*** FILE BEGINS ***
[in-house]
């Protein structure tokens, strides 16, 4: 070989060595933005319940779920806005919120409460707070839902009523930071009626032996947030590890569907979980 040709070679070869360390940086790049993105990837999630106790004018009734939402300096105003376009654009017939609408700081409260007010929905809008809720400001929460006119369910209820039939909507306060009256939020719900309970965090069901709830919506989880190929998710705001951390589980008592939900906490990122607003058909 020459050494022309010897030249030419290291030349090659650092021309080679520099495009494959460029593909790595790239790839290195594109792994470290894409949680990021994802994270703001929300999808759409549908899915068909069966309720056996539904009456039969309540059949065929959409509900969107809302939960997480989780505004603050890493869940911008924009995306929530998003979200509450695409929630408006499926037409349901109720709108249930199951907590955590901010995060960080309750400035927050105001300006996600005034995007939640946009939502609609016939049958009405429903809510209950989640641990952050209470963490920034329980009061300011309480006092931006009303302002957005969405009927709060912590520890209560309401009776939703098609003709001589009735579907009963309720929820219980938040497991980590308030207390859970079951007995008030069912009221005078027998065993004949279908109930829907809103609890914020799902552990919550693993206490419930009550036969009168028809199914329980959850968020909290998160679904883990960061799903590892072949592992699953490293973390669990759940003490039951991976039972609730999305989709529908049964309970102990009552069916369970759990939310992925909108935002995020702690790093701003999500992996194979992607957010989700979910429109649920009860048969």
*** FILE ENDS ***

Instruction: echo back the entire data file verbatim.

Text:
[in-house]
């Protein structure tokens, strides 16, 4: 070989060595933005319940779920806005919120409460707070839902009523930071009626032996947030590890569907979980 040709070679070869360390940086790049993105990837999630106790004018009734939402300096105003376009654009017939609408700081409260007010929905809008809720400001929460006119369910209820039939909507306060009256939020719900309970965090069901709830919506989880190929998710705001951390589980008592939900906490990122607003058909 020459050494022309010897030249030419290291030349090659650092021309080679520099495009494959460029593909790595790239790839290195594109792994470290894409949680990021994802994270703001929300999808759409549908899915068909069966309720056996539904009456039969309540059949065929959409509900969107809302939960997480989780505004603050890493869940911008924009995306929530998003979200509450695409929630408006499926037409349901109720709108249930199951907590955590901010995060960080309750400035927050105001300006996600005034995007939640946009939502609609016939049958009405429903809510209950989640641990952050209470963490920034329980009061300011309480006092931006009303302002957005969405009927709060912590520890209560309401009776939703098609003709001589009735579907009963309720929820219980938040497991980590308030207390859970079951007995008030069912009221005078027998065993004949279908109930829907809103609890914020799902552990919550693993206490419930009550036969009168028809199914329980959850968020909290998160679904883990960061799903590892072949592992699953490293973390669990759940003490039951991976039972609730999305989709529908049964309970102990009552069916369970759990939310992925909108935002995020702690790093701003999500992996194979992607957010989700979910429109649920009860048969």